Michael J. Pazzani
Department of Information and Computer Science University of California, Irvine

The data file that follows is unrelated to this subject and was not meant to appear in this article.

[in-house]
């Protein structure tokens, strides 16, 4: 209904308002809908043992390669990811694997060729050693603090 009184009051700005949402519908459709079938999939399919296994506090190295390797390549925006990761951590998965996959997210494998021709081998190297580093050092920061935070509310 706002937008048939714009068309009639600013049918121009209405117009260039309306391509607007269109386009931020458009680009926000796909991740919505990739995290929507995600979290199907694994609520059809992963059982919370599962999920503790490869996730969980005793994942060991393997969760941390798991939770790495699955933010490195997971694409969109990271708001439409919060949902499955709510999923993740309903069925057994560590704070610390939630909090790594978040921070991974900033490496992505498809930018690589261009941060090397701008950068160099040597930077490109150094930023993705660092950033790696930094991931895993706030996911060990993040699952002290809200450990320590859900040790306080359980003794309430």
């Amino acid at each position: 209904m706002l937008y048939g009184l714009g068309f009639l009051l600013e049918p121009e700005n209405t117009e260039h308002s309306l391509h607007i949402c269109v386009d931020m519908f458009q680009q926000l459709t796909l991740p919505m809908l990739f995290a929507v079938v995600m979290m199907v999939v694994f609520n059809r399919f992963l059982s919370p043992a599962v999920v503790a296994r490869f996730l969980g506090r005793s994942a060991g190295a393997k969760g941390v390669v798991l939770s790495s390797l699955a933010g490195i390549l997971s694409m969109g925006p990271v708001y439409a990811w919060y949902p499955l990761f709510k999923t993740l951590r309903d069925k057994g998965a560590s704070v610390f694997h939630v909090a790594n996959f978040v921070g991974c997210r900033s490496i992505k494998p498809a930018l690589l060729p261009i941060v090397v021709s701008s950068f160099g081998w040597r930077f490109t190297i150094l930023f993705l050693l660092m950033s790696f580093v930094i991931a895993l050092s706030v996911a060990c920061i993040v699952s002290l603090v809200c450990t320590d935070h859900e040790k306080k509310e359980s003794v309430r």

Research Overview: The common theme behind my research is the investigation and analysis of learning methods that make use of prior knowledge to guide the learning process. Typically, these learning methods combine empirical (i.e., correlational or data-driven) and explanation-based (i.e., analytical or knowledge-intensive) learning techniques. The goal is to create learning systems that accept as input background knowledge, although incomplete and incorrect, along with training examples, and learn to make classifications that are more accurate than that made by either the background knowledge alone, or by the results of applying an induction algorithm on the training data. My early work on OCCAM  describes a learning system that has the capability of acquiring knowledge empirically and later using this knowledge to facilitate knowledge-intensive learning. This research was inspired by psychological findings on the types of information that people use during learning and how this information affects the rate of learning. Part of this research also focused on the acquisition of causal relationships . In this paper, it is argued that in addition to specific knowledge of actions and effect, the process of learning causal relationships is also facilitated by general knowledge of causality. That is, causal relationships that conform to one of a number of common patterns of causal relationships are easier for human subjects to learn. This paper also provides experimental evidence collected from human subjects. An experiment shows that human subjects learning a causal relationship that conforms to one particular causal pattern require fewer trials than subjects learning a causal relationship that violates this pattern. In more recent research in this framework , I have addressed issues of learning when the background knowledge is overly general. In addition, in  I have addressed the issue of the acquisition of the common patterns of causal relationships used by OCCAM and show that they can be formed by looking for commonalities among rules found by an empirical learner.